So this past Saturday the boyfriend and I went to the National Book Festival in Washington, DC.
We only stayed for a little while, as we had a birthday party (for a one year old! squee!!) and a family dinner to attend. So we first saw Spike Mendelsohn of Top Chef fame in the Contemporary Life tent, where he was discussing his cookbook, two DC restaurants, experience on Top Chef, and his upbringing in a family of chefs and restaurateurs. He was funny and interesting and actually got Shane interested in going to his restaurant. After Spike, Shane and I went our separate ways, he to the book sale tent, and I to the Teens & Children tent where Suzanne Collins, of The Hunger Games fame was within 50 feet of me. (Double squee!!) A little about Ms. Collins:
1. She, like me, is a military brat. Her father fought in Vietnam when she was only six years old. She was sheltered from the truth of war until someone forgot to turn off the TV before the nightly news. At that moment she knew that her dad was not in a jungle with George and Ape. She spent the rest of her childhood and teens years moving around the world with her family.
2. The voice of Katniss is supposed to have a futuristic Appalachian accent. I really hope she enforces that in the upcoming films. I really need to hear what that sounds like. Furthermore, she made it seem as though she had some rights to the film. Like, she mentioned the great work of the casting crew, which she wouldn’t know about unless she were being consulted. By the way, I like fan fiction and fan art; Katniss Everdeen, the girl on fire.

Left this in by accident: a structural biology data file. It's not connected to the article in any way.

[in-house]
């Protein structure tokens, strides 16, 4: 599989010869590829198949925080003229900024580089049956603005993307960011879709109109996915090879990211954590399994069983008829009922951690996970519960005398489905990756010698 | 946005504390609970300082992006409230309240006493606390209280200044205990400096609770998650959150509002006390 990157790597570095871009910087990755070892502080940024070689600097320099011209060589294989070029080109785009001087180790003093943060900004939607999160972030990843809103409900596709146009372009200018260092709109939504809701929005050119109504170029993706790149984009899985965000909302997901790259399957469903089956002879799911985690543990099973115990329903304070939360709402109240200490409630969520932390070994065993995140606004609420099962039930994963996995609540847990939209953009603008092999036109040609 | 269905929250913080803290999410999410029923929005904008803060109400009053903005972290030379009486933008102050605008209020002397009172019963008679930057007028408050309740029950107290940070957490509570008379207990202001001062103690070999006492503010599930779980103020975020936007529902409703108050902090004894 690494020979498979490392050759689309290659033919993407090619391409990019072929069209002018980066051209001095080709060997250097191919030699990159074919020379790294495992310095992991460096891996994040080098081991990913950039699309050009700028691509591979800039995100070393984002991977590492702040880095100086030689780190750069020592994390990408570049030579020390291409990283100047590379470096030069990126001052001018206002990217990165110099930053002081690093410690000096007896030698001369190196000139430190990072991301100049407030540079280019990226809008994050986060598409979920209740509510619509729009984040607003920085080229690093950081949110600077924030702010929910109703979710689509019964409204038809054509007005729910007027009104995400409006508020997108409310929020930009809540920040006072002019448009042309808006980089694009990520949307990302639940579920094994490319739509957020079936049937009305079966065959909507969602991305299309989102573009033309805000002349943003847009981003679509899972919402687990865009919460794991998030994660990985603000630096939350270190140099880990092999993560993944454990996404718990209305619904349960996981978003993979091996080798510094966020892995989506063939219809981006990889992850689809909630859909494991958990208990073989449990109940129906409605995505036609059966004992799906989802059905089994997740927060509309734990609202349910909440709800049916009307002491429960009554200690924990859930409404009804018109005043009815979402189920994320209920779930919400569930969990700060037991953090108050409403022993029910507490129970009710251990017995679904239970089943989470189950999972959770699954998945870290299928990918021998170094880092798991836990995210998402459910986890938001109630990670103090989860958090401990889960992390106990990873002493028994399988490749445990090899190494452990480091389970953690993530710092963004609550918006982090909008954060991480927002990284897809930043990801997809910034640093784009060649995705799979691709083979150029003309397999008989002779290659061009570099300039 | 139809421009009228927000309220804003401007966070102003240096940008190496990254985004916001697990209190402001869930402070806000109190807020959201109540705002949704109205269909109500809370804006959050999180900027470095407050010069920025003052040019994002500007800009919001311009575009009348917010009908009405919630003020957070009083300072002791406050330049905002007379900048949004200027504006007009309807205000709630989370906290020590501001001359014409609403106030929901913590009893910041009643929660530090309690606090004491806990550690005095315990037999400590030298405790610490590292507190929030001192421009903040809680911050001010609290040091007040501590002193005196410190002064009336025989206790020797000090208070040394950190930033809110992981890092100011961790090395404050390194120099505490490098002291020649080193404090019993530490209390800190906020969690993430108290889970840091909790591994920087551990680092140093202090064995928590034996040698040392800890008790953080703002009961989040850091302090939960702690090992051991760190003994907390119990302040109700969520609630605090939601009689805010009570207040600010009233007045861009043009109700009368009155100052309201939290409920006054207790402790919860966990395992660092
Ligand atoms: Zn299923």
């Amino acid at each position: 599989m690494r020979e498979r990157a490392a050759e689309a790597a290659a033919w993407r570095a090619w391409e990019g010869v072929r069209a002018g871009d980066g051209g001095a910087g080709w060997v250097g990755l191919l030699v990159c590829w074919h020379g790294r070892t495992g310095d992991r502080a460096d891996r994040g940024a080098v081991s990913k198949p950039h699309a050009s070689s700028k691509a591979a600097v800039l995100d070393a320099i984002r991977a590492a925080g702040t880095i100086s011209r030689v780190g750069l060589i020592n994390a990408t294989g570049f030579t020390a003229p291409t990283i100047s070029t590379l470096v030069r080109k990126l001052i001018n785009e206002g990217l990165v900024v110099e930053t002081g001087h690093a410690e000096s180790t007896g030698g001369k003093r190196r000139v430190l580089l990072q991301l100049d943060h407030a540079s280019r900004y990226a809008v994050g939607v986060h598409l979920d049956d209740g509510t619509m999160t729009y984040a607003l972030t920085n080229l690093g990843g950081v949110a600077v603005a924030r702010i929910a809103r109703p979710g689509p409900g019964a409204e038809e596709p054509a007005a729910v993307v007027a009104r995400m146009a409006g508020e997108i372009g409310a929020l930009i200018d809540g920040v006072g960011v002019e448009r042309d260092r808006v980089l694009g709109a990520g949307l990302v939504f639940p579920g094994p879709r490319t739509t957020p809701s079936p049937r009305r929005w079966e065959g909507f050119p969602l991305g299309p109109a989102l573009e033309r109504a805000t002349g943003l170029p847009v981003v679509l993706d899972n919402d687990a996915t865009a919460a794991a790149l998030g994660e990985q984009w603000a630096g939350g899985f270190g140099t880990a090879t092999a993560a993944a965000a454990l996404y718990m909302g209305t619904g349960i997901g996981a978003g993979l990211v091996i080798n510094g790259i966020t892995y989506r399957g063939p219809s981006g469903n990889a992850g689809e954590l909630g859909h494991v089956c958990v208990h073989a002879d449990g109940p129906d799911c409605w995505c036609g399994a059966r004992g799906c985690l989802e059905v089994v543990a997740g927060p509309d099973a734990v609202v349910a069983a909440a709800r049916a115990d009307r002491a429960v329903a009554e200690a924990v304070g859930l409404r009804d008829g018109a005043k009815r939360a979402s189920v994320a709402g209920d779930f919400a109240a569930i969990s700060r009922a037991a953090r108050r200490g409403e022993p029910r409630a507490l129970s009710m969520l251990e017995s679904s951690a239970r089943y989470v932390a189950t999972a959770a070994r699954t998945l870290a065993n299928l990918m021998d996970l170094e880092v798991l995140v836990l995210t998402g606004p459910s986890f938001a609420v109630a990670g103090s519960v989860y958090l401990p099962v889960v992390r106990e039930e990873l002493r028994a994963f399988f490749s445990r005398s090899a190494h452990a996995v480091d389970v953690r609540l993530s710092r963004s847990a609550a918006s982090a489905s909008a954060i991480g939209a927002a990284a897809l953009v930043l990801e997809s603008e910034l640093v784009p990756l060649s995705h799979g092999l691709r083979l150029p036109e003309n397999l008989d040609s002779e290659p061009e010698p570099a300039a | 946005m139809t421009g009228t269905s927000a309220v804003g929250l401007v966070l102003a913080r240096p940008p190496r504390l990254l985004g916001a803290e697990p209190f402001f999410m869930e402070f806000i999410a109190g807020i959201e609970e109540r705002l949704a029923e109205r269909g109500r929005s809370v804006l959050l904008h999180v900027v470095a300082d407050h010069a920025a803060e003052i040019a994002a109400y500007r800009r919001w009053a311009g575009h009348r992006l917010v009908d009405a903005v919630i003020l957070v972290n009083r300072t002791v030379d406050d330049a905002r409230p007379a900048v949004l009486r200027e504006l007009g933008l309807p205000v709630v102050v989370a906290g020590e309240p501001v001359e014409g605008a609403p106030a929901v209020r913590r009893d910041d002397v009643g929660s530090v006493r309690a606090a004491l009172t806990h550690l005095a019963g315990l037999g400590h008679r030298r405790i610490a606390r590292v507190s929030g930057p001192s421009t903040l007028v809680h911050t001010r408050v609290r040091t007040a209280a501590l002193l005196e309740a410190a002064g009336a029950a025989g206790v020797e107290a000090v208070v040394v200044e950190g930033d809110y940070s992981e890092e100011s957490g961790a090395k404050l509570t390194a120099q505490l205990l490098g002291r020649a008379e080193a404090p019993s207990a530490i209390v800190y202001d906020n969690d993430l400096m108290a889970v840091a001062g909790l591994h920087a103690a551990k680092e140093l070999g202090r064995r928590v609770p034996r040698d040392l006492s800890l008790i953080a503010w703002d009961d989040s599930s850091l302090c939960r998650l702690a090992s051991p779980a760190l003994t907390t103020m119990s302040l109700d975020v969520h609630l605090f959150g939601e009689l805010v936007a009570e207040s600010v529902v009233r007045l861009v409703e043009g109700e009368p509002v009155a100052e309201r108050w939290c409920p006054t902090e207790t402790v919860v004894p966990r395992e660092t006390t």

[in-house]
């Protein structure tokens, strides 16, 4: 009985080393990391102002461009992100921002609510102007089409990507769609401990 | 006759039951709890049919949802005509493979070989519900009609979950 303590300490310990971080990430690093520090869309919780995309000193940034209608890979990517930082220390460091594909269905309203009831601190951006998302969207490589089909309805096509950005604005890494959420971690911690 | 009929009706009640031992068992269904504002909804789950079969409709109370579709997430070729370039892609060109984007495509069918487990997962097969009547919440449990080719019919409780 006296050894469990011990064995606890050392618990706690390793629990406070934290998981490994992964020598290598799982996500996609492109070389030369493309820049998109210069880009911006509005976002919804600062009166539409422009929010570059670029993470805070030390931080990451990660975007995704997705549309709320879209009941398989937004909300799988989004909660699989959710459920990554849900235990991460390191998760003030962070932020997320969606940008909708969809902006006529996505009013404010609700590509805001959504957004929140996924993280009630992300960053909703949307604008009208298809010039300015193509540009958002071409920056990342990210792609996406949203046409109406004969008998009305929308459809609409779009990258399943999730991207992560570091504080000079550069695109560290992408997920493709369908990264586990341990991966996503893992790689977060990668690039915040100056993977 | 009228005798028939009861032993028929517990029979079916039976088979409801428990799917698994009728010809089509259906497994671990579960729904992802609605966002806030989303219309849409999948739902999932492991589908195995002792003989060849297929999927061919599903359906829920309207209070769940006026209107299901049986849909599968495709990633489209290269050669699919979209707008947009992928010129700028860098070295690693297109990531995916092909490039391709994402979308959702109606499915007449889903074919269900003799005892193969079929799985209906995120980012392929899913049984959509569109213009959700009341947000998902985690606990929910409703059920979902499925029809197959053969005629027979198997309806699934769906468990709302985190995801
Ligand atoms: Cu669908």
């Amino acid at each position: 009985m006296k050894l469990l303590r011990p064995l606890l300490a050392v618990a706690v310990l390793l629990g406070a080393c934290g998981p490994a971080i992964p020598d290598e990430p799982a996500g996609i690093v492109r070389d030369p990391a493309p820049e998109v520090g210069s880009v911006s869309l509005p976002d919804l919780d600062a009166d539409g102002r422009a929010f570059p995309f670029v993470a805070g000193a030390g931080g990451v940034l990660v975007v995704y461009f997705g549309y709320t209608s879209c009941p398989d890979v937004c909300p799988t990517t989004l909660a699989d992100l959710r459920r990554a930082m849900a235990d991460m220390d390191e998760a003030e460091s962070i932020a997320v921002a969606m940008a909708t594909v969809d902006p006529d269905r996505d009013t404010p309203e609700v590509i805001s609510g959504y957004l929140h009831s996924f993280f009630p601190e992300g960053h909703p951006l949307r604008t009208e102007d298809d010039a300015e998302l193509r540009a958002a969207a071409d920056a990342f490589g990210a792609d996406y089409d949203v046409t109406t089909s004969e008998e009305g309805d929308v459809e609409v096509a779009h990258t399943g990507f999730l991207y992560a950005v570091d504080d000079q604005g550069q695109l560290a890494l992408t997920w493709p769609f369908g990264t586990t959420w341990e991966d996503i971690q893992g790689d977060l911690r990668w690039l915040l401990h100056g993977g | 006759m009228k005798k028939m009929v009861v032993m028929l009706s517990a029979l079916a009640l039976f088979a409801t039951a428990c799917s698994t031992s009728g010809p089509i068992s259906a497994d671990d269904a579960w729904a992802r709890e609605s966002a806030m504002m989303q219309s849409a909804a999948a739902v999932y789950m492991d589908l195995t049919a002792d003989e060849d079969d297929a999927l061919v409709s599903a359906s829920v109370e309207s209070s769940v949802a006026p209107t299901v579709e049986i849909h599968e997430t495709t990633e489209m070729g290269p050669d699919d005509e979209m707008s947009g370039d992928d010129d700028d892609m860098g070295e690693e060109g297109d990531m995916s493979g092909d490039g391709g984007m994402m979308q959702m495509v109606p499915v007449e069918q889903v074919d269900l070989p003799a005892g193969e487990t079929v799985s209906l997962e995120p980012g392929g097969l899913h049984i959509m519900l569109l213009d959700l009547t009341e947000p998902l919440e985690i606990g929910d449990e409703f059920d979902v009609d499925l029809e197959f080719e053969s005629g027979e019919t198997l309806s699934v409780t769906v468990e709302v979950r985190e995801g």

3. The Hunger Games “was always first and foremost a war novel.” That is clear, especially in the third book, but it is nice to hear that from her. Knowing her personal history really gives her credibility to write a war novel. This is not to say that only military folks can write war novels, but I do believe it makes a person more trustworthy. I know that Collins did not embellish just for the sake of a story. She knows the truth about war and wanted to start a dialogue between young readers and adult readers alike.
4. That being said…She said, “My stories are dark…but they create a dialogue.” When I tell people about the series they seem taken aback. Even Shane’s recently-graduated Soldier cousin scoffed at the theme of the novel saying, “This is a kid’s book?” Yes it is, and here’s why: kids are not stupid. They watch the news, the see their parents reactions, they overhear discussions and arguments about this thing called war. If they walk through Starbucks on a Saturday morning they see images of war. Kids. Are. Not. Stupid. Kids. Are. Not. Blind. So we need to stop treating them as if they were. Instead, have a discussion about the themes presented in The Hunger Games, such as child soldiers (Africa, Afghanistan, anyone?), starvation, imperialism, nuclear terrorism, and more.
I am very glad I got to see her speak, even if only for thirty minutes. The best part was, after having told the crowd, “Please do not ask questions with spoilers”, someone said, “So about the ending of the third book…” and the entire crowd yells “NO!!” Hysterical! Oh, and the largest pile of books in the sale tent? That would be Mockingjay.
On a related note: do not carry a pocket knife or mace with you while attempting to get back into your parking garage at the Reagan Building. You will be asked to leave the building.